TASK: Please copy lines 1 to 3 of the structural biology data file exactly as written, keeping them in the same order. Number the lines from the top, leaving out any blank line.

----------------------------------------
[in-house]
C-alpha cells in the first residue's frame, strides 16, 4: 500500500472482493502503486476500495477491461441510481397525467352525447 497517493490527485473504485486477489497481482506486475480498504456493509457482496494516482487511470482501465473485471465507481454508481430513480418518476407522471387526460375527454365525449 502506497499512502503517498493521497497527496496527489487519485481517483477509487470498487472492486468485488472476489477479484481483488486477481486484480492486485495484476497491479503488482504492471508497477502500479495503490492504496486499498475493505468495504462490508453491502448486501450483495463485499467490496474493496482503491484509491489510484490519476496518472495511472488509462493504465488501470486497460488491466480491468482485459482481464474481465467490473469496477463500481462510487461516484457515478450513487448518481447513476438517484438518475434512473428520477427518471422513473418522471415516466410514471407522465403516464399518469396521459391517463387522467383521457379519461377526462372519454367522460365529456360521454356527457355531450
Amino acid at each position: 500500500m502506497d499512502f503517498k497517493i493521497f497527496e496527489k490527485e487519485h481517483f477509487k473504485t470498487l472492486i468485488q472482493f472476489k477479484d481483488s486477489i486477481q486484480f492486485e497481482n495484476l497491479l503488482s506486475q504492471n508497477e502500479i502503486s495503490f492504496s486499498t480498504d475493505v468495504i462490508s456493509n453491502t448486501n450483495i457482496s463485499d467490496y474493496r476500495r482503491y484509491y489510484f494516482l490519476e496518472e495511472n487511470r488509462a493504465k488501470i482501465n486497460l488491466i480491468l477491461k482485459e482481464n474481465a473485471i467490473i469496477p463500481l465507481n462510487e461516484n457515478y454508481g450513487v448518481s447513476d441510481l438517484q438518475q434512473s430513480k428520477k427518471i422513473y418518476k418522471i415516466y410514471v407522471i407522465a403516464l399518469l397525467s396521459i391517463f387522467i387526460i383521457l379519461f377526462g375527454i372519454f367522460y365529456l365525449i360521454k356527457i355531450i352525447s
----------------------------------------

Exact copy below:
[in-house]
C-alpha cells in the first residue's frame, strides 16, 4: 500500500472482493502503486476500495477491461441510481397525467352525447 497517493490527485473504485486477489497481482506486475480498504456493509457482496494516482487511470482501465473485471465507481454508481430513480418518476407522471387526460375527454365525449 502506497499512502503517498493521497497527496496527489487519485481517483477509487470498487472492486468485488472476489477479484481483488486477481486484480492486485495484476497491479503488482504492471508497477502500479495503490492504496486499498475493505468495504462490508453491502448486501450483495463485499467490496474493496482503491484509491489510484490519476496518472495511472488509462493504465488501470486497460488491466480491468482485459482481464474481465467490473469496477463500481462510487461516484457515478450513487448518481447513476438517484438518475434512473428520477427518471422513473418522471415516466410514471407522465403516464399518469396521459391517463387522467383521457379519461377526462372519454367522460365529456360521454356527457355531450
Amino acid at each position: 500500500m502506497d499512502f503517498k497517493i493521497f497527496e496527489k490527485e487519485h481517483f477509487k473504485t470498487l472492486i468485488q472482493f472476489k477479484d481483488s486477489i486477481q486484480f492486485e497481482n495484476l497491479l503488482s506486475q504492471n508497477e502500479i502503486s495503490f492504496s486499498t480498504d475493505v468495504i462490508s456493509n453491502t448486501n450483495i457482496s463485499d467490496y474493496r476500495r482503491y484509491y489510484f494516482l490519476e496518472e495511472n487511470r488509462a493504465k488501470i482501465n486497460l488491466i480491468l477491461k482485459e482481464n474481465a473485471i467490473i469496477p463500481l465507481n462510487e461516484n457515478y454508481g450513487v448518481s447513476d441510481l438517484q438518475q434512473s430513480k428520477k427518471i422513473y418518476k418522471i415516466y410514471v407522471i407522465a403516464l399518469l397525467s396521459i391517463f387522467i387526460i383521457l379519461f377526462g375527454i372519454f367522460y365529456l365525449i360521454k356527457i355531450i352525447s